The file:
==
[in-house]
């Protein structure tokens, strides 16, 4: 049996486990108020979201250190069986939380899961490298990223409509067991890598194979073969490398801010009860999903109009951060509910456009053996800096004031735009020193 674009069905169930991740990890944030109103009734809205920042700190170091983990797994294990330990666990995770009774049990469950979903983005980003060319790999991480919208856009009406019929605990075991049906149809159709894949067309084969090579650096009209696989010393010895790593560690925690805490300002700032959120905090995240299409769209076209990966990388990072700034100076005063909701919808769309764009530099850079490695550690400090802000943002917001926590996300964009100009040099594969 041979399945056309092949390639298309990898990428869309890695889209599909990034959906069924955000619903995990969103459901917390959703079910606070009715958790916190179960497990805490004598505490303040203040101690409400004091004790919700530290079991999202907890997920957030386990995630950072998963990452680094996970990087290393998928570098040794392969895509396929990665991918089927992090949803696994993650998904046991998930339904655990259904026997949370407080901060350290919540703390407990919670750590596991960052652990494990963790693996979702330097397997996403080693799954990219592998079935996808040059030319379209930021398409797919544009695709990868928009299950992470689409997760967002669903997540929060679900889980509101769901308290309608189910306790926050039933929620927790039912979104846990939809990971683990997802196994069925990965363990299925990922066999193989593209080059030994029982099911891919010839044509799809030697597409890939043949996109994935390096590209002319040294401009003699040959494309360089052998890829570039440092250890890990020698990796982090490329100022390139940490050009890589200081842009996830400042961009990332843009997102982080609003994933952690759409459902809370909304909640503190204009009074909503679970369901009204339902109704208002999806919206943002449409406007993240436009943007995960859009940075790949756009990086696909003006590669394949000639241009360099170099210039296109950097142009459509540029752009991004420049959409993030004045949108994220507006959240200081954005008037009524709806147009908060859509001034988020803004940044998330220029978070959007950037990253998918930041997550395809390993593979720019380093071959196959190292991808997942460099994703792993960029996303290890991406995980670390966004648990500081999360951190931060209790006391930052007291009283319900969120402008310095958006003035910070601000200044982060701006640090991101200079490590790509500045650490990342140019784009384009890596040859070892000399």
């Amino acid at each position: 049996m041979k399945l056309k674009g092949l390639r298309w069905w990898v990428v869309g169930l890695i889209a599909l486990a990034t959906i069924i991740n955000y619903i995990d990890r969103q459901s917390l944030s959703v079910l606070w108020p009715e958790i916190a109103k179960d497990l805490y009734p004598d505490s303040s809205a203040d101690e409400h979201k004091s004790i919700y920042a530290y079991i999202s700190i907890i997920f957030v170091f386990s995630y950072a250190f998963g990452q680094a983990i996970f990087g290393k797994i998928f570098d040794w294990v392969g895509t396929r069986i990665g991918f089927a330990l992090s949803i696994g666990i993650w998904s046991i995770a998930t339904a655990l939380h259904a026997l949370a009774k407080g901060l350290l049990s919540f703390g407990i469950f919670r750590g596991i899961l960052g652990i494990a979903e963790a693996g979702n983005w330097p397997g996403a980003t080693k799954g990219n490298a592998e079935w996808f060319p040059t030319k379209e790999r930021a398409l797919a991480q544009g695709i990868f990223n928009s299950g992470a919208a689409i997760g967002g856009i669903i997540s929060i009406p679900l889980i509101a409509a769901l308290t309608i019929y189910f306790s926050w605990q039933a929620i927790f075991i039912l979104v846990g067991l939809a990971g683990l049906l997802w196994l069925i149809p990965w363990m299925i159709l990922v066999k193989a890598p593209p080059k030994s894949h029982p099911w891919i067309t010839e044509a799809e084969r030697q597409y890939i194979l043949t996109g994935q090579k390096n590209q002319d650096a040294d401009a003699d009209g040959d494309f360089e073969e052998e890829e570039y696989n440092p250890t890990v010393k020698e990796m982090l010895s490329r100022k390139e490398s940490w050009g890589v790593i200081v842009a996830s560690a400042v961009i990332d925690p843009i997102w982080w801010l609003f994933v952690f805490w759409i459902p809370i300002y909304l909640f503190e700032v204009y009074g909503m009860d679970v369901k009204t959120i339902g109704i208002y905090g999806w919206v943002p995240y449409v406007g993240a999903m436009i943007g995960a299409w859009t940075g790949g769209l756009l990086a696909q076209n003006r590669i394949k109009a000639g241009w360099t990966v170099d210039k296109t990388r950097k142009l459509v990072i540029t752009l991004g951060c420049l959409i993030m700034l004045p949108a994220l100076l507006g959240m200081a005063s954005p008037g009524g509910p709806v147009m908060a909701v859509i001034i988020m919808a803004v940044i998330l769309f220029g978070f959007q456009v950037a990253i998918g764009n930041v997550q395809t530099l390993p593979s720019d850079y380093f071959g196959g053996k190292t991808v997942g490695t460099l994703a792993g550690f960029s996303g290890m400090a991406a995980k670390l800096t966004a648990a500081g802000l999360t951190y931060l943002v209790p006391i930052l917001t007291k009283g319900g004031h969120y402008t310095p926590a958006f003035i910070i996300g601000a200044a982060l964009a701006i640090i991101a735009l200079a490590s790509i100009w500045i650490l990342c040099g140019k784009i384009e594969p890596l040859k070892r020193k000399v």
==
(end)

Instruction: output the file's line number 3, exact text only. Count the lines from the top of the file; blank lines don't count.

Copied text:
């Amino acid at each position: 049996m041979k399945l056309k674009g092949l390639r298309w069905w990898v990428v869309g169930l890695i889209a599909l486990a990034t959906i069924i991740n955000y619903i995990d990890r969103q459901s917390l944030s959703v079910l606070w108020p009715e958790i916190a109103k179960d497990l805490y009734p004598d505490s303040s809205a203040d101690e409400h979201k004091s004790i919700y920042a530290y079991i999202s700190i907890i997920f957030v170091f386990s995630y950072a250190f998963g990452q680094a983990i996970f990087g290393k797994i998928f570098d040794w294990v392969g895509t396929r069986i990665g991918f089927a330990l992090s949803i696994g666990i993650w998904s046991i995770a998930t339904a655990l939380h259904a026997l949370a009774k407080g901060l350290l049990s919540f703390g407990i469950f919670r750590g596991i899961l960052g652990i494990a979903e963790a693996g979702n983005w330097p397997g996403a980003t080693k799954g990219n490298a592998e079935w996808f060319p040059t030319k379209e790999r930021a398409l797919a991480q544009g695709i990868f990223n928009s299950g992470a919208a689409i997760g967002g856009i669903i997540s929060i009406p679900l889980i509101a409509a769901l308290t309608i019929y189910f306790s926050w605990q039933a929620i927790f075991i039912l979104v846990g067991l939809a990971g683990l049906l997802w196994l069925i149809p990965w363990m299925i159709l990922v066999k193989a890598p593209p080059k030994s894949h029982p099911w891919i067309t010839e044509a799809e084969r030697q597409y890939i194979l043949t996109g994935q090579k390096n590209q002319d650096a040294d401009a003699d009209g040959d494309f360089e073969e052998e890829e570039y696989n440092p250890t890990v010393k020698e990796m982090l010895s490329r100022k390139e490398s940490w050009g890589v790593i200081v842009a996830s560690a400042v961009i990332d925690p843009i997102w982080w801010l609003f994933v952690f805490w759409i459902p809370i300002y909304l909640f503190e700032v204009y009074g909503m009860d679970v369901k009204t959120i339902g109704i208002y905090g999806w919206v943002p995240y449409v406007g993240a999903m436009i943007g995960a299409w859009t940075g790949g769209l756009l990086a696909q076209n003006r590669i394949k109009a000639g241009w360099t990966v170099d210039k296109t990388r950097k142009l459509v990072i540029t752009l991004g951060c420049l959409i993030m700034l004045p949108a994220l100076l507006g959240m200081a005063s954005p008037g009524g509910p709806v147009m908060a909701v859509i001034i988020m919808a803004v940044i998330l769309f220029g978070f959007q456009v950037a990253i998918g764009n930041v997550q395809t530099l390993p593979s720019d850079y380093f071959g196959g053996k190292t991808v997942g490695t460099l994703a792993g550690f960029s996303g290890m400090a991406a995980k670390l800096t966004a648990a500081g802000l999360t951190y931060l943002v209790p006391i930052l917001t007291k009283g319900g004031h969120y402008t310095p926590a958006f003035i910070i996300g601000a200044a982060l964009a701006i640090i991101a735009l200079a490590s790509i100009w500045i650490l990342c040099g140019k784009i384009e594969p890596l040859k070892r020193k000399v």